ind Scouts. At the close the teams
were separated by only one point,
the score being 17 to 16 in favor of
the marauders. For the Scouts
Harold Dresser played a sterling
game.
In the Ladies' game between the
High School and the Spooks the
latter did not show up so well as in
former games, being a little slower
than the fleet-footed Students.
From shortly after the start the
Spooks showed up well and appeared to have the school girls in check,
but afterwards the tables were turned, and the game ended with a
score of 11 to 6 for the scholars.
The tangle between the Celts and
the Store was a fast go, the latter
putting up a really game fight
against their formidable opponents.
Right at the start the Store got
two baskets and the fan's hopes
rose high. On the Celts steadying
down to their uncanny team work,
however, there seemed no hope of
breaking them. The Store team
stayed with it valiantly, Bass,
Gillies and F. Calderoni playing a
fine game, and being unfortunate
in not making a better score. The
game ended 36-12 in favor of the
Celts.
Oddfellows Hold Card Party
and Dance
Combining with their sister Lodge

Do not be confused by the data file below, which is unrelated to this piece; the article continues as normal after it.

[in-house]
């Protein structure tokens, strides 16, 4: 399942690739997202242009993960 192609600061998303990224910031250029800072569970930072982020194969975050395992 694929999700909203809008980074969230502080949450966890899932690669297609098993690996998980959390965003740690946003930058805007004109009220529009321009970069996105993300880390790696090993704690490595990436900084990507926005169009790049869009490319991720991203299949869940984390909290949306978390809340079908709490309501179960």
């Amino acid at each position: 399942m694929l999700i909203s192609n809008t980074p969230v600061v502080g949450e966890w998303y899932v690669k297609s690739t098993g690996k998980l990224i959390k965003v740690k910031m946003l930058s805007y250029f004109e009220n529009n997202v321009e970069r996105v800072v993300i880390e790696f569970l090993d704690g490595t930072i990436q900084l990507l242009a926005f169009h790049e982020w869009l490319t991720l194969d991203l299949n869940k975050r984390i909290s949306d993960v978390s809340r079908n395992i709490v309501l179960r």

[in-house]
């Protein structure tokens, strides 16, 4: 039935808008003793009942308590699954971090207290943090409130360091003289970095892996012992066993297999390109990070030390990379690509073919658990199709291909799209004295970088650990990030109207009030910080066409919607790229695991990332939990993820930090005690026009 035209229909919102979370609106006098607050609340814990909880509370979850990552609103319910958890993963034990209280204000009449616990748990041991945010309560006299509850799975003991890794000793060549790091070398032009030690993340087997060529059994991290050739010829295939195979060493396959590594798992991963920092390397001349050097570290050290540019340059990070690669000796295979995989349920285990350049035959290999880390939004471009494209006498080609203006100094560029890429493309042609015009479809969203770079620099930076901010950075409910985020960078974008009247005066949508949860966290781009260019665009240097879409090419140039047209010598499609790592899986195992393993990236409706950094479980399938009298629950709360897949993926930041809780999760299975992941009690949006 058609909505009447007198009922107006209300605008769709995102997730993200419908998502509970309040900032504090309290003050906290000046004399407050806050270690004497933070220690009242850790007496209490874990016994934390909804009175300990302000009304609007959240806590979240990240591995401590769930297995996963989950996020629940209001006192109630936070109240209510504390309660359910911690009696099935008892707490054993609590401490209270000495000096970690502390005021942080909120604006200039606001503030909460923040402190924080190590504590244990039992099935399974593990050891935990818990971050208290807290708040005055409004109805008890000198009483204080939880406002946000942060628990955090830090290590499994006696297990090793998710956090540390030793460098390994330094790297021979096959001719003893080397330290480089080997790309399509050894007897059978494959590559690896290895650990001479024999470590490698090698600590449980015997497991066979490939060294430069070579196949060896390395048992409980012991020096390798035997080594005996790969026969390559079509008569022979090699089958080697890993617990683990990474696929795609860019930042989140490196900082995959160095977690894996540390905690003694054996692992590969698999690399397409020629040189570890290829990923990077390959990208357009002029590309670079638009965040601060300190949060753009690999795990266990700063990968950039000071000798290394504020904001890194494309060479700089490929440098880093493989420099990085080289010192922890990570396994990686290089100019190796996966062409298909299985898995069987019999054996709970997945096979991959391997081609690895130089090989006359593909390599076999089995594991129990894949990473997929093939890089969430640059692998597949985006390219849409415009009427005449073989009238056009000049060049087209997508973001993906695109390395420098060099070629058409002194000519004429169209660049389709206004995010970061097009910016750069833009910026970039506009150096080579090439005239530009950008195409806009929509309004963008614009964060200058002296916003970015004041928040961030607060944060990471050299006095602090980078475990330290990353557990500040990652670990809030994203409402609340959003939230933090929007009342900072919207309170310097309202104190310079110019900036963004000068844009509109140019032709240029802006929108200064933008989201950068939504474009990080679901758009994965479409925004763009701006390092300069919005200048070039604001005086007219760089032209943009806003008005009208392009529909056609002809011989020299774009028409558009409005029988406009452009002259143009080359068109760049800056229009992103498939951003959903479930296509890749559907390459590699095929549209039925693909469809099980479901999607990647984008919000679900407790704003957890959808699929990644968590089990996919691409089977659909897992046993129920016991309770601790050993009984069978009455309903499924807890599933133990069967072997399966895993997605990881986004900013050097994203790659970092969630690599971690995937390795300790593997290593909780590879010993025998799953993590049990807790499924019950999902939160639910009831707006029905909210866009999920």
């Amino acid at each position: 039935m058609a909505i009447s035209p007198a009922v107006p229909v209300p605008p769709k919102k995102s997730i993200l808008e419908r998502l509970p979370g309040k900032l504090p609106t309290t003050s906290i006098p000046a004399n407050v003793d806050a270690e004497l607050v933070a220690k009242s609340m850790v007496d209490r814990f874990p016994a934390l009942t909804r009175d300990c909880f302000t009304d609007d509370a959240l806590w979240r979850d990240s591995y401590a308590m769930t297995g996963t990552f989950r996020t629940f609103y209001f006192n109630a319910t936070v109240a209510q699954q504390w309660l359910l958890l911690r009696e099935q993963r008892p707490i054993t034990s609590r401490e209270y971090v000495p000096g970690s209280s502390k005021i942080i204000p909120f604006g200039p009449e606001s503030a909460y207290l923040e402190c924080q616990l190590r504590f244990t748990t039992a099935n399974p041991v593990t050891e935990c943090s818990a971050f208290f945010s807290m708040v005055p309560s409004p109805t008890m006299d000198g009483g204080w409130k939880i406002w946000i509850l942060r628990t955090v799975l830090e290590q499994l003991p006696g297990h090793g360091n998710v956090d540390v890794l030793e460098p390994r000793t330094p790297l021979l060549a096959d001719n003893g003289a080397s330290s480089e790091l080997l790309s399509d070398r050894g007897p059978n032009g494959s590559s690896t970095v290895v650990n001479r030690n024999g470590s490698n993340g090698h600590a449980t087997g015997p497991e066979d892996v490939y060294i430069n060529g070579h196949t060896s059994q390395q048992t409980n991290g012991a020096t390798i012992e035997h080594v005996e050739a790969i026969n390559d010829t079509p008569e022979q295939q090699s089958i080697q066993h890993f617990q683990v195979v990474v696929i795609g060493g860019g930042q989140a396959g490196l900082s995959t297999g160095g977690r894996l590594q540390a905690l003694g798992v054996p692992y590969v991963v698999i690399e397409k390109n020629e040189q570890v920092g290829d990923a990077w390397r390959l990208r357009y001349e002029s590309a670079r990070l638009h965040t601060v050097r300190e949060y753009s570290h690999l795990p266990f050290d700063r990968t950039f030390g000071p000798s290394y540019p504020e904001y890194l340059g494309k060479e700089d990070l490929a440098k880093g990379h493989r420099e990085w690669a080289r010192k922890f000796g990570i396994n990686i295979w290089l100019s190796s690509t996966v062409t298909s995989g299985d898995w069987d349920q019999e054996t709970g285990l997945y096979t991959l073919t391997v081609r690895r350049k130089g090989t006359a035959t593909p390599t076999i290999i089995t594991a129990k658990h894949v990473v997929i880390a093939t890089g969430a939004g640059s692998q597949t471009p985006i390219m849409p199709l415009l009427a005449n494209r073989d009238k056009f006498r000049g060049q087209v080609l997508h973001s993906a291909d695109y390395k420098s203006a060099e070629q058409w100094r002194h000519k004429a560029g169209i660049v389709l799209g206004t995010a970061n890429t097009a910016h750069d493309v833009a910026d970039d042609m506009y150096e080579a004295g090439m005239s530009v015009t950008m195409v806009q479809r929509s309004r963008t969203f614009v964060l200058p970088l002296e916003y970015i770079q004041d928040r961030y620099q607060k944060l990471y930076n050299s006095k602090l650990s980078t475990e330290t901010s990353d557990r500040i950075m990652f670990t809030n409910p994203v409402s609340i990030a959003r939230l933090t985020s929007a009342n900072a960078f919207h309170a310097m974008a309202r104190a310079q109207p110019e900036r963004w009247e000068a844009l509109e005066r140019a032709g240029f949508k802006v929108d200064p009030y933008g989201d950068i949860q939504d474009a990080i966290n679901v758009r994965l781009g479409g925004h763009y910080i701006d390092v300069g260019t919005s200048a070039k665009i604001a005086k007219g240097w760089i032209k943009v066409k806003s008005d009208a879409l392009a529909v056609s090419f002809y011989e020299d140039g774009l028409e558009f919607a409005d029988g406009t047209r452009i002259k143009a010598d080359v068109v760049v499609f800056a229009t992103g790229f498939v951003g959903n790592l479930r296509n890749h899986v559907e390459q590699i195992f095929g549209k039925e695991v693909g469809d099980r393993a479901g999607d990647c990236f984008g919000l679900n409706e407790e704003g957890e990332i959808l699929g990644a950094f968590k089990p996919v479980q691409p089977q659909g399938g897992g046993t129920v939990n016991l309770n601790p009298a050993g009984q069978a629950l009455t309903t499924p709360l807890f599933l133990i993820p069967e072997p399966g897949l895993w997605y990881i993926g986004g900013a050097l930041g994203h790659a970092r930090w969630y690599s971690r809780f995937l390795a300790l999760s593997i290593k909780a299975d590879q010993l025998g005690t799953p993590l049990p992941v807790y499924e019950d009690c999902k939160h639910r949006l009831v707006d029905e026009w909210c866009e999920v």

the Rebeccas, the members of the
Oddfellow's Lodge held a very enjoyable card party and dance in the
Oddfellow's Hall on Friday. A
good number attended. Whist
was the popular game, the ladies'
first prize going to Mrs. W. Henderson, Mrs. J. J. Cody having no
difficulty in securing the consolation
prize. For the.men, Charlie Struthers maintained his superiority,
while Mr. W. Henderson, as
though to balance his wife's ability,
was at the foot of the ladder.
After an enjoyable supper,
dancing was indulged in, the music
being supplied by the newly-formed
Hobonians orchestra, and which
was greatly enjoyed.
Subscribe to the Herald ALICE   ARM   AND   ANYOX   HERALD, Saturday, February 13,  1932
Canadian Metal Output
For November of
Last Year
Production of metals in Canada,
during November, 1931, was considerably lower than in November,
1930, although in some cases increases are shown in comparison
with October. Output of copper
and nickel was higher than in the
previous inonth, while that of
silver, lead and zinc showed a red
notion on both counts, according to
the reports of the Dominion Bureau
of statistics.    Details follow: